Excellent. Thank you so much. So thinking about the culture in which we live, on the other hand of that issue — you were just describing particular aspects of the culture that play a part on the challenges to your work. So on the other hand, are there any particular aspects of the culture in the United States or even here in North Carolina that you think are helpful to your work?
The only thing that I think is helpful is the extent to which there has been at least mild and sometimes strong support for a freedom of inquiry. Let’s see if I can find. [gets book] These are words of Thomas Jefferson that were on the building where I took my classes in philosophy at the University of Virginia. They say, “So here we are not afraid to follow truth wherever it may lead or to tolerate the possibility of err so long as reason is left free to combat it.” So this idea of open inquiry, as he says, to not be afraid to follow the truth wherever it may lead or to tolerate the possibility of error so long as reason is left free to combat it. To me that’s vital to what I’m talking about. And to the extent that there is this willingness to explore, to that extent there is a highly-valued ideal in the American experiment. And to that extent it is helpful.
Excellent. So this next question is moving a little bit more broadly to the animal rights movement in the United States. How do you think that animal rights activists are viewed by the public?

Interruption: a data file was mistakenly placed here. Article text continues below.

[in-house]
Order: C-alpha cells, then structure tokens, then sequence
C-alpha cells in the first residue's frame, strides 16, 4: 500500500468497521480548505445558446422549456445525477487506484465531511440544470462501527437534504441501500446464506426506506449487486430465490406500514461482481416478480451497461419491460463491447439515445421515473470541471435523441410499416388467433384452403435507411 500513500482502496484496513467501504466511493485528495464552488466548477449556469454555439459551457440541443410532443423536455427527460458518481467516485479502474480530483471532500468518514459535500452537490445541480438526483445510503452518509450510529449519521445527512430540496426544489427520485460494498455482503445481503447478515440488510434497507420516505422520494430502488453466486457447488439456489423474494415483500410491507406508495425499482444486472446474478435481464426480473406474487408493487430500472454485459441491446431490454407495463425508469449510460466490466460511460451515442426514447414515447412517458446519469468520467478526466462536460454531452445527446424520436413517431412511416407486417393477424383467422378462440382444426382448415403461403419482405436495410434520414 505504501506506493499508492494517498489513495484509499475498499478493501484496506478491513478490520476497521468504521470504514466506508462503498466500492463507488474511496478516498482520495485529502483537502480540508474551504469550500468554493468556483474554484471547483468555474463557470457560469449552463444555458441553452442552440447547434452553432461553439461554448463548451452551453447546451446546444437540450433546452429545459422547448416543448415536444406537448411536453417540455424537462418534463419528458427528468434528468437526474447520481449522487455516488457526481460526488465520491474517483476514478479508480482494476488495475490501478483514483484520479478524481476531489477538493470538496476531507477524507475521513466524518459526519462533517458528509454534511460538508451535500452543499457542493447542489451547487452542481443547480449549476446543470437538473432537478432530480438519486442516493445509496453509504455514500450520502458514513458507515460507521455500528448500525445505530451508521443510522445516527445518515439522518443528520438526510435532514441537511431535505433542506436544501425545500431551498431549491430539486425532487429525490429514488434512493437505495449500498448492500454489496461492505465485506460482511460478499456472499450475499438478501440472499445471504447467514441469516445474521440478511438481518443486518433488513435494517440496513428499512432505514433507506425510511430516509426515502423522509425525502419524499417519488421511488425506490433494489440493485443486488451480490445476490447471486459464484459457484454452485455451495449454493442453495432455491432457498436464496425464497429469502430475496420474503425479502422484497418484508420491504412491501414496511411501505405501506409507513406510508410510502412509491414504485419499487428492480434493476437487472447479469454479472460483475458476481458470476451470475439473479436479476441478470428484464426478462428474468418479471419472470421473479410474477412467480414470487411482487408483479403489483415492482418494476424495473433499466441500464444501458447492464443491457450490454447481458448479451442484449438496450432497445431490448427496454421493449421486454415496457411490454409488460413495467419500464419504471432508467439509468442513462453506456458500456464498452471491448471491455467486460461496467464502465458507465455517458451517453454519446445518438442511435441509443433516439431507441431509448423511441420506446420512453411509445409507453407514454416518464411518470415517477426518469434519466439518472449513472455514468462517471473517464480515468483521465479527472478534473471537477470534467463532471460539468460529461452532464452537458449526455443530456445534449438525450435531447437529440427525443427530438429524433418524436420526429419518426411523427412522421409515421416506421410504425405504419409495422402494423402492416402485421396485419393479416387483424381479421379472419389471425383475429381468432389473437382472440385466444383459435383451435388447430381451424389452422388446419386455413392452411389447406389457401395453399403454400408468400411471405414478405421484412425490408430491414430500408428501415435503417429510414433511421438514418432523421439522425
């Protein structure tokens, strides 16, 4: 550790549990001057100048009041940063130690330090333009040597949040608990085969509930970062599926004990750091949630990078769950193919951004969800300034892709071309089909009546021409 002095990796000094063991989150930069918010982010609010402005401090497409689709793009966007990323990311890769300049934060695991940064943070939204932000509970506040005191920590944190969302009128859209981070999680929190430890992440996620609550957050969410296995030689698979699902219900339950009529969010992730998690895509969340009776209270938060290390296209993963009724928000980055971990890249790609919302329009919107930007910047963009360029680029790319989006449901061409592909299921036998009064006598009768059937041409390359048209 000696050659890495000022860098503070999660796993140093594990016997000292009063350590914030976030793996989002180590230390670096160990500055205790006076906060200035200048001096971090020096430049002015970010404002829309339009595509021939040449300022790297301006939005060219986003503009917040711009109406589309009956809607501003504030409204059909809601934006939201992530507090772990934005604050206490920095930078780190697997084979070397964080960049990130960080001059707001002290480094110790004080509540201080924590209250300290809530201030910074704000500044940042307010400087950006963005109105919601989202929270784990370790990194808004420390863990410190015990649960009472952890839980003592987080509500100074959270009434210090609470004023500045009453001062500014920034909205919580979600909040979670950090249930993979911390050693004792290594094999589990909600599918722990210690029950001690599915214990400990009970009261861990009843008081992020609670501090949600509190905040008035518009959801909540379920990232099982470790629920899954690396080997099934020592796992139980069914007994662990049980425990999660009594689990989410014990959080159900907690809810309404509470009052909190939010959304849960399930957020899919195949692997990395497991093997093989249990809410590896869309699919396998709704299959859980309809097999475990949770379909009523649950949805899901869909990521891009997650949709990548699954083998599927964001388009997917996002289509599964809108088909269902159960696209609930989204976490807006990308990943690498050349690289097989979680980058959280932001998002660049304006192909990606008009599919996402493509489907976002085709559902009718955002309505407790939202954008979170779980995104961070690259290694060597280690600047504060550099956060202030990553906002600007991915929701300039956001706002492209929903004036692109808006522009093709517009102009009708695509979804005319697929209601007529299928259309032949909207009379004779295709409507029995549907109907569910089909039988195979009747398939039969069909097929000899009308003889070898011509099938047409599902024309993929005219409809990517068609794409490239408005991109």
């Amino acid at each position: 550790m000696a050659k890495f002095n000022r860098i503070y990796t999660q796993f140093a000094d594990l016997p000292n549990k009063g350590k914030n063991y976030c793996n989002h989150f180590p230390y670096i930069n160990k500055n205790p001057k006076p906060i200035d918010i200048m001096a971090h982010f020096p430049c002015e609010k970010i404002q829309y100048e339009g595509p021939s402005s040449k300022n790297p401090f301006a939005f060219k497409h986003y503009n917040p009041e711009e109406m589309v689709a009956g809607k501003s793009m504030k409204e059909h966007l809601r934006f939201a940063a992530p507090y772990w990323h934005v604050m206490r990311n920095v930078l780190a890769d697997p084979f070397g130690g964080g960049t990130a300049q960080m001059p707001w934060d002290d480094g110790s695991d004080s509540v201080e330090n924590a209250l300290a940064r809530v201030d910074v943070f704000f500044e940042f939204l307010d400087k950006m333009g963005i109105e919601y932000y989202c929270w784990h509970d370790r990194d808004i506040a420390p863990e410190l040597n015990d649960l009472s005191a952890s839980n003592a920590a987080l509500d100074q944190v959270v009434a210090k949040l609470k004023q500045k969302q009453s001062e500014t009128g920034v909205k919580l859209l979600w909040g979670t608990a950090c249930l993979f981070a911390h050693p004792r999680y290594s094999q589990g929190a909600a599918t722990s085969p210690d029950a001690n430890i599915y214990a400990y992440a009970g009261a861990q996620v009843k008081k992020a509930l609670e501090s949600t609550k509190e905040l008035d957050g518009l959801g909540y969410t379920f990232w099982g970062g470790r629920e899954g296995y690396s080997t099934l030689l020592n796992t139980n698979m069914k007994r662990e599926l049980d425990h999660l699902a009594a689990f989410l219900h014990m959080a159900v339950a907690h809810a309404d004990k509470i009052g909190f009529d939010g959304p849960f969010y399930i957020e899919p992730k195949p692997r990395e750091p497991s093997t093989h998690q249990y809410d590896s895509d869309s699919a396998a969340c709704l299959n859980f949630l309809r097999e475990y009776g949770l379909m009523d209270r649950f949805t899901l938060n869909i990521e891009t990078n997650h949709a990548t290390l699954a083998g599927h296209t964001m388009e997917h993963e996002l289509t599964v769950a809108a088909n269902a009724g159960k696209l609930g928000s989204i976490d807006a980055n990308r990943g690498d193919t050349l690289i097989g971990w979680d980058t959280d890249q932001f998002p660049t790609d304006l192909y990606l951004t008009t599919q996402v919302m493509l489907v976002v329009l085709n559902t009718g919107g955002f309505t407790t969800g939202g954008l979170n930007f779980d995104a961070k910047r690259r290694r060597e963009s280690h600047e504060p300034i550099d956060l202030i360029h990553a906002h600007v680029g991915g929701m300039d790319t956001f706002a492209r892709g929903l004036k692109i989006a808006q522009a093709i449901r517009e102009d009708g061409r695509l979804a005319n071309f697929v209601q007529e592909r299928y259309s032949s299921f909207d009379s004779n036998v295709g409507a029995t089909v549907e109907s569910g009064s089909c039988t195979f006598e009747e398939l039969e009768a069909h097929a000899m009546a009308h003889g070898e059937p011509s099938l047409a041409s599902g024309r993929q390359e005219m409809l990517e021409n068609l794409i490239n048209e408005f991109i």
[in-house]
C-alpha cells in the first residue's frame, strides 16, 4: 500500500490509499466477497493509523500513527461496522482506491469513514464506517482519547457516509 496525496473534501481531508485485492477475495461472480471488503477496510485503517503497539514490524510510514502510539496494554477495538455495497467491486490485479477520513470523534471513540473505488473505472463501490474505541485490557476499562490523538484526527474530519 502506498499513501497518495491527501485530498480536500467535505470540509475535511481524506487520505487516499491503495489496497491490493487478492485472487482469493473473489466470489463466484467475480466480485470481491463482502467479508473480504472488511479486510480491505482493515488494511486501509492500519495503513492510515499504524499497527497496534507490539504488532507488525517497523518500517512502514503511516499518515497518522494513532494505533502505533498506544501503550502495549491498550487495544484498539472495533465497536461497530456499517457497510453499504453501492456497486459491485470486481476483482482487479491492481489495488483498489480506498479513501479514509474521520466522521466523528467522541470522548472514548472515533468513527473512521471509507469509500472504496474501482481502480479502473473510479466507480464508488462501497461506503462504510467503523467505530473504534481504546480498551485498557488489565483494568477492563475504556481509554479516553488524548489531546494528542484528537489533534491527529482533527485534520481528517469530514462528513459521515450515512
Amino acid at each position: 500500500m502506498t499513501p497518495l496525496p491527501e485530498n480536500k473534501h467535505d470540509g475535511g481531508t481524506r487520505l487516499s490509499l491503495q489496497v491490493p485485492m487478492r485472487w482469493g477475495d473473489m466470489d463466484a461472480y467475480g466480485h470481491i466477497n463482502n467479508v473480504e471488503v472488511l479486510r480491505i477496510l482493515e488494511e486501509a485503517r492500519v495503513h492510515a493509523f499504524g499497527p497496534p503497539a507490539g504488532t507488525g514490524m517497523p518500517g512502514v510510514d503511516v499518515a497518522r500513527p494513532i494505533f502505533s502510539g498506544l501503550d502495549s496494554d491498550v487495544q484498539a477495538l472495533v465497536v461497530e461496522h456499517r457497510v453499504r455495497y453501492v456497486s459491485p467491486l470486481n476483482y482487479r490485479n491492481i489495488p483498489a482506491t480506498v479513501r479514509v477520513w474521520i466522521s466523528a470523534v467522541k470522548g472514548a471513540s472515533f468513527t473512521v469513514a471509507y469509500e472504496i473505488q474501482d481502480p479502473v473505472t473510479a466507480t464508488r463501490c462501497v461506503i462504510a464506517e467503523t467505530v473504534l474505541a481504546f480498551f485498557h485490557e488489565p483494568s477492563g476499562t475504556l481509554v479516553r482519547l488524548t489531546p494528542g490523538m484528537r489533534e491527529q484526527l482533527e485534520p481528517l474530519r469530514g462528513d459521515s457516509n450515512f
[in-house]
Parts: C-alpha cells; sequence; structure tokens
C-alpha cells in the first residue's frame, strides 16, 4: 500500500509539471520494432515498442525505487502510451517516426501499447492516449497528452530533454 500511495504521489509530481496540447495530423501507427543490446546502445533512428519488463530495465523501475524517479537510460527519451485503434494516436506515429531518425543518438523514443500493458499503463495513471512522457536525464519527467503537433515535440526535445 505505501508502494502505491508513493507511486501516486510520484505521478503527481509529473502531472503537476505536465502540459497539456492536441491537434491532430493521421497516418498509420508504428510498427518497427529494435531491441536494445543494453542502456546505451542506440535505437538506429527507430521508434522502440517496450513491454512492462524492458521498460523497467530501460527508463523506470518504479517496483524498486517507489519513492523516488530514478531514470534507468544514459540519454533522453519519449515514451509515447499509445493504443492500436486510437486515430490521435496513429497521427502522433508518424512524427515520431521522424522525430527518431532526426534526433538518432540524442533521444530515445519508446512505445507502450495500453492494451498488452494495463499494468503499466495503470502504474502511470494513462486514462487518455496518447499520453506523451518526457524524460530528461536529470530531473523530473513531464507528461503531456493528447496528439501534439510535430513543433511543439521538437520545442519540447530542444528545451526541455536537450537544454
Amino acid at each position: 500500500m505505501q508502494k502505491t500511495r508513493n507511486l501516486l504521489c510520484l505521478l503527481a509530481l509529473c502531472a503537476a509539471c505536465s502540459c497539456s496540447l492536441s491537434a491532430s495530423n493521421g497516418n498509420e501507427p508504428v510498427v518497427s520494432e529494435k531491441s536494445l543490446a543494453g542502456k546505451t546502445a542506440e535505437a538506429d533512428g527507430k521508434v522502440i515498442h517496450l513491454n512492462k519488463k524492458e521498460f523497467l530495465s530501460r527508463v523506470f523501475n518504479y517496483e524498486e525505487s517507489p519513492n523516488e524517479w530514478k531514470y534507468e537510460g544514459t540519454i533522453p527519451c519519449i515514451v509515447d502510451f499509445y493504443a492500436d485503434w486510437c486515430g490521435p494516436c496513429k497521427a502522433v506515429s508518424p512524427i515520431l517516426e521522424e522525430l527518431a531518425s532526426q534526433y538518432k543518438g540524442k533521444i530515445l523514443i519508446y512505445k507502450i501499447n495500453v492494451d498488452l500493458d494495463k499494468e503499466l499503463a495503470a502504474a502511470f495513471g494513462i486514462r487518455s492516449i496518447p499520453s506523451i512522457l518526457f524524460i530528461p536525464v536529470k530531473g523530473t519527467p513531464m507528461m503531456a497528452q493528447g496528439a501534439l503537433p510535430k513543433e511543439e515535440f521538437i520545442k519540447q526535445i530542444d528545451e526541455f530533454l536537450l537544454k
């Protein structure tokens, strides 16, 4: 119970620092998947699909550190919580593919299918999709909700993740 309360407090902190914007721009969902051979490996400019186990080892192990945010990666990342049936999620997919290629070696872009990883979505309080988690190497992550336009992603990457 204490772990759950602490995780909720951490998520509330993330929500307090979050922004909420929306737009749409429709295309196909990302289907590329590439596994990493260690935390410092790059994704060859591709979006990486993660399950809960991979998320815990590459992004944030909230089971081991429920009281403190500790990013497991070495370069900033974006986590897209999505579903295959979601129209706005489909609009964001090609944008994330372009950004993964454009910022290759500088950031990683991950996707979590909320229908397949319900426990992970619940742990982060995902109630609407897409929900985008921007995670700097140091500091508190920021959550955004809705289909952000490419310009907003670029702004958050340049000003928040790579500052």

I think that animal rights activists tend to be viewed by the public in the way the media represents who they are. And the dilemma of activism is that the media likes a scandal and something outlandish. The media loves a plane crash. The media’s not interested in safe landings; that’s not a story. The challenge then becomes how you get the media to cover what we’re doing. Well, you do something illegal or outlandish, then they’ll cover it. With that, the downside of that, is that then the public’s perception of animal rights activists is that they are people who do things that are outlandish and illegal because that’s how they’re represented in the media. The great challenge then is how you have animal rights values and beliefs and ideals represented in the media without doing things that are illegal and outlandish. That’s what I think. I think basically we have a — I could be wrong. I hope I am wrong. But it does seem to me that the public has a pretty dim view of who we are. But I don’t know.
Before I omit this question I just wanted to make sure, I don’t want to put words in your mouth. So I have a question that said: How would you describe the current state of the animal rights movement in the United States. And you had previously said “fractured.” I don’t know if you had anything to add.